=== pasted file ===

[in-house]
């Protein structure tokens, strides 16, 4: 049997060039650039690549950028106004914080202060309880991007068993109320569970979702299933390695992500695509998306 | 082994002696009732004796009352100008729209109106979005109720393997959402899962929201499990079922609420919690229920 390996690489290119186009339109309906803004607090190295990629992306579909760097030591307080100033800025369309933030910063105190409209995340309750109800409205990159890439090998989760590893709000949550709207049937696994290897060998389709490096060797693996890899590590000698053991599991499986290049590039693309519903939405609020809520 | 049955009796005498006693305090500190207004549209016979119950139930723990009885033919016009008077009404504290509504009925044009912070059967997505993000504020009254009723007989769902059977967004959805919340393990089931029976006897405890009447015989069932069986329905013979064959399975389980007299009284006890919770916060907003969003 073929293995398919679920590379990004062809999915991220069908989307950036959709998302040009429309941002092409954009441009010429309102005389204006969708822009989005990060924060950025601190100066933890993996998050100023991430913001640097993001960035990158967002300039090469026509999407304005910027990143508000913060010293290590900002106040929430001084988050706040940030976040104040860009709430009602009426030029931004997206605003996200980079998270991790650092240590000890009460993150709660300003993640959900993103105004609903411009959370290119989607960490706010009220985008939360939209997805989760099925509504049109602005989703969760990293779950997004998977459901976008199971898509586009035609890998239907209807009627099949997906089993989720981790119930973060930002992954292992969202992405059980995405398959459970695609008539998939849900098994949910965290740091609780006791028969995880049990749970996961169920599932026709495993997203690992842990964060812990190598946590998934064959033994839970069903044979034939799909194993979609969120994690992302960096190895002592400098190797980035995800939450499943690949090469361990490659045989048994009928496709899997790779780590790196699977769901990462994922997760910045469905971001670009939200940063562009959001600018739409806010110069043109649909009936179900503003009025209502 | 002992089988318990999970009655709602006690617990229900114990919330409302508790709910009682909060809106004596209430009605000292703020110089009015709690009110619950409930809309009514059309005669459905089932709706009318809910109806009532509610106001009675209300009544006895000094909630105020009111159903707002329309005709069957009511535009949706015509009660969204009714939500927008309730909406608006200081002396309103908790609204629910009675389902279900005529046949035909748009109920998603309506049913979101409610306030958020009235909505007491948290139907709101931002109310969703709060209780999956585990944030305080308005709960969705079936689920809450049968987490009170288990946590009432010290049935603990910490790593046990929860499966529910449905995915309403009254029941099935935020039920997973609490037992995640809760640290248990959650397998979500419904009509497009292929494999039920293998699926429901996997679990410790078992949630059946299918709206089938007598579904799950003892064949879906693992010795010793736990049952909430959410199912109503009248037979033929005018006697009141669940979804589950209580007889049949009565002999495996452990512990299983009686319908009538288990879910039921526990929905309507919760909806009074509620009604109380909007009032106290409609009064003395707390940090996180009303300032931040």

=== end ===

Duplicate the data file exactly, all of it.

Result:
[in-house]
């Protein structure tokens, strides 16, 4: 049997060039650039690549950028106004914080202060309880991007068993109320569970979702299933390695992500695509998306 | 082994002696009732004796009352100008729209109106979005109720393997959402899962929201499990079922609420919690229920 390996690489290119186009339109309906803004607090190295990629992306579909760097030591307080100033800025369309933030910063105190409209995340309750109800409205990159890439090998989760590893709000949550709207049937696994290897060998389709490096060797693996890899590590000698053991599991499986290049590039693309519903939405609020809520 | 049955009796005498006693305090500190207004549209016979119950139930723990009885033919016009008077009404504290509504009925044009912070059967997505993000504020009254009723007989769902059977967004959805919340393990089931029976006897405890009447015989069932069986329905013979064959399975389980007299009284006890919770916060907003969003 073929293995398919679920590379990004062809999915991220069908989307950036959709998302040009429309941002092409954009441009010429309102005389204006969708822009989005990060924060950025601190100066933890993996998050100023991430913001640097993001960035990158967002300039090469026509999407304005910027990143508000913060010293290590900002106040929430001084988050706040940030976040104040860009709430009602009426030029931004997206605003996200980079998270991790650092240590000890009460993150709660300003993640959900993103105004609903411009959370290119989607960490706010009220985008939360939209997805989760099925509504049109602005989703969760990293779950997004998977459901976008199971898509586009035609890998239907209807009627099949997906089993989720981790119930973060930002992954292992969202992405059980995405398959459970695609008539998939849900098994949910965290740091609780006791028969995880049990749970996961169920599932026709495993997203690992842990964060812990190598946590998934064959033994839970069903044979034939799909194993979609969120994690992302960096190895002592400098190797980035995800939450499943690949090469361990490659045989048994009928496709899997790779780590790196699977769901990462994922997760910045469905971001670009939200940063562009959001600018739409806010110069043109649909009936179900503003009025209502 | 002992089988318990999970009655709602006690617990229900114990919330409302508790709910009682909060809106004596209430009605000292703020110089009015709690009110619950409930809309009514059309005669459905089932709706009318809910109806009532509610106001009675209300009544006895000094909630105020009111159903707002329309005709069957009511535009949706015509009660969204009714939500927008309730909406608006200081002396309103908790609204629910009675389902279900005529046949035909748009109920998603309506049913979101409610306030958020009235909505007491948290139907709101931002109310969703709060209780999956585990944030305080308005709960969705079936689920809450049968987490009170288990946590009432010290049935603990910490790593046990929860499966529910449905995915309403009254029941099935935020039920997973609490037992995640809760640290248990959650397998979500419904009509497009292929494999039920293998699926429901996997679990410790078992949630059946299918709206089938007598579904799950003892064949879906693992010795010793736990049952909430959410199912109503009248037979033929005018006697009141669940979804589950209580007889049949009565002999495996452990512990299983009686319908009538288990879910039921526990929905309507919760909806009074509620009604109380909007009032106290409609009064003395707390940090996180009303300032931040």